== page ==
A colleague recently asked whether or not a standing shared governance committee could make, rule, and un-make its own sub-committees autonomously of the reigning shared governance body. Certainly this is going to depend on the existing policies and bylaws of the board and shared governance body(ies).
In most cases to change the shared governance structure of a college requires some due process that is outside the scope of any single committee. But the question in this case is when is it appropriate for a committee to autonomously form a smaller internal group for the purpose of accomplishing a lesser task assigned to the committee?
There seems to be several issues relating to this.
One is the obligation for any committee to meet its charter, and to remain compliant with all laws, codes and policies governing it-for example the Brown Act, as it applies to standing committees. The other obligation is for the committee to function as intended by the creators of the original committee.
In the first obligation there are a number of legal reasons why a committee must actively seek open public access to all its affairs except those where private confidentiality is required. in this case to autonomously create a lesser, "sub" committee that conducts business without officially changing the published model or governance process can severely challenge the public's ability to access that process or even know that it exists.
But is it viable for a committee to assign one or more of their tasks to a few of the members for the purpose of efficiency in a divide and conquer plan of action?
It should be viable and probably legal if several conditions exist. The first would be if, for the most part, the performance rules that apply to the larger committee are applied to the smaller group. The second is the role of the smaller group must be to accomplish a specific non-continuing, non-chartered task. So an appropriate example would be a curriculum committee assigns the task of producing a one time list of courses that are currently due for review to three of its members.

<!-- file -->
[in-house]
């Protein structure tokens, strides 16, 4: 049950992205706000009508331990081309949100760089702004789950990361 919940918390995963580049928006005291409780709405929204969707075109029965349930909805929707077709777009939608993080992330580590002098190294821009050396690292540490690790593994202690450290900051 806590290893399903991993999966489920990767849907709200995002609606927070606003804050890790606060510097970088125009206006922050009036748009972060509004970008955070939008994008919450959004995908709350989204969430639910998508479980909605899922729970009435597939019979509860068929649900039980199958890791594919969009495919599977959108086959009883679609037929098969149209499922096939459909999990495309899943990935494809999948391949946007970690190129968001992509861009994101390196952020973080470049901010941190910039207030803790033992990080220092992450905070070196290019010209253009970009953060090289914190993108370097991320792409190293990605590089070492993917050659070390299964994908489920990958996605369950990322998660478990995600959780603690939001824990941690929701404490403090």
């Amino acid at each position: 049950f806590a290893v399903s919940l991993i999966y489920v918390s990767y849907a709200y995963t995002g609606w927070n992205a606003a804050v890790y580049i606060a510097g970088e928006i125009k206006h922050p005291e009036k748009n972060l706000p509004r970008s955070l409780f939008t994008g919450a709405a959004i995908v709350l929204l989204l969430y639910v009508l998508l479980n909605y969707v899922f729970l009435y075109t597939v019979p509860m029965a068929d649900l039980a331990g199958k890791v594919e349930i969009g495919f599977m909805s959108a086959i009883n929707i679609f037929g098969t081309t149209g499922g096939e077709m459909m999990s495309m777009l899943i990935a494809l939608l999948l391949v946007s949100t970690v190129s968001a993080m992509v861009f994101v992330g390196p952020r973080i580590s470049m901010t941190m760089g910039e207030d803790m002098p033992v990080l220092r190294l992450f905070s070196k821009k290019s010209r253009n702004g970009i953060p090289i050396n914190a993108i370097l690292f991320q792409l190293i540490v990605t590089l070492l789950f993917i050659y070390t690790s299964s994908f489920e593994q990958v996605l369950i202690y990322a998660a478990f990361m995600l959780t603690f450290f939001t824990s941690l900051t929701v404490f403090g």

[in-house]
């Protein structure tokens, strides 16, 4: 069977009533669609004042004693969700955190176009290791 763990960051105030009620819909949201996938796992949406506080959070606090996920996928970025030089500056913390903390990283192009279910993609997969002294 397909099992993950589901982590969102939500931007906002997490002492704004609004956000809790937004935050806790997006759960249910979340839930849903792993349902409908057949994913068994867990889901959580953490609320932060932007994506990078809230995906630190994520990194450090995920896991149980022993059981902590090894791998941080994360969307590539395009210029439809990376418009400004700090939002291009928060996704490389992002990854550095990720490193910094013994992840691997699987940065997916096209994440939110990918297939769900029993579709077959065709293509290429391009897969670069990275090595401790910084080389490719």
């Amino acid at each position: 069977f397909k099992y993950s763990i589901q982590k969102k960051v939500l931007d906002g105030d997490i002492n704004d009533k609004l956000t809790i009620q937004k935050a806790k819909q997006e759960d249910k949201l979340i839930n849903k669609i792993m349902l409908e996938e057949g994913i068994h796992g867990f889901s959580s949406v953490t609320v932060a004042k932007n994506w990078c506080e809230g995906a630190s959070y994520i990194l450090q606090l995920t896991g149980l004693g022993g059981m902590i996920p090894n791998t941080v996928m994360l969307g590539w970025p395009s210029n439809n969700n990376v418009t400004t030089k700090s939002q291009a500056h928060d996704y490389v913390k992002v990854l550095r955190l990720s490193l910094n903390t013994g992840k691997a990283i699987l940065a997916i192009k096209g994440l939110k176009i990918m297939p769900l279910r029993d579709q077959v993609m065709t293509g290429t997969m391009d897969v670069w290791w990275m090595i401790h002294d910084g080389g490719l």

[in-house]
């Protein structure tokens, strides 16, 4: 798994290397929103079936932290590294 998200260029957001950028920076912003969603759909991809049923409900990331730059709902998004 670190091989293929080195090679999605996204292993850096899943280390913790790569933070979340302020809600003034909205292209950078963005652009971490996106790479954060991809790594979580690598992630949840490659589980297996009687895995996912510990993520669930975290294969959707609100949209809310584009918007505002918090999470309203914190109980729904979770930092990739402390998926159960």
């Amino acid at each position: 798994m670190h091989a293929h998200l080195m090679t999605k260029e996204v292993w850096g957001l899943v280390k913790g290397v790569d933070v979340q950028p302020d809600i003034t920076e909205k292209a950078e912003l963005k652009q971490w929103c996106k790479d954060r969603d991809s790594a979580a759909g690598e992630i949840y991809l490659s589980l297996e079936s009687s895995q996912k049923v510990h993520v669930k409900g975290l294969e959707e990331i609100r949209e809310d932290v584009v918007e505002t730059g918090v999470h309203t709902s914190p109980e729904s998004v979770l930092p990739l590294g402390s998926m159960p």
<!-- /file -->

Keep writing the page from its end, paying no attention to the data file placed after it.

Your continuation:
In the second obligation if a shared governance body forms a standing committee to accomplish certain on-going tasks, and that committee then forms an on-going smaller internal "group" to do some of those tasks, then they may have circumvented the intent of the original body.
Example: the Academic Senate feels the academic affairs Committee should have twice as many faculty as administrators for specific reasons and so this is negotiated and agreed to as the formal structure for this committee. But after some turnover and time several members of this committee convince the other members that a continuous series of student reviews should be done with a smaller group that is now a 50/50 ratio. They will then do the work and make a recommendation to the whole committee who will then bless the work. Well, this really changes the originally intended composition such that to do so without the college and senate's consent is problematic.
So the test of this is partially about the permanence of the formed sub-group, the continuous nature of its subrole, and partially about ensuring process happens as intended by the whole body.
when at all possible it is wise for any formally established committee to have these rules and limitations documented in their scope and procedures definition, or bylaws. in most cases it is appropriate to divide some duties and tasks within a committee, but it is our constant obligation to ensure that such delegation doesn't fail our legal and ethical standards.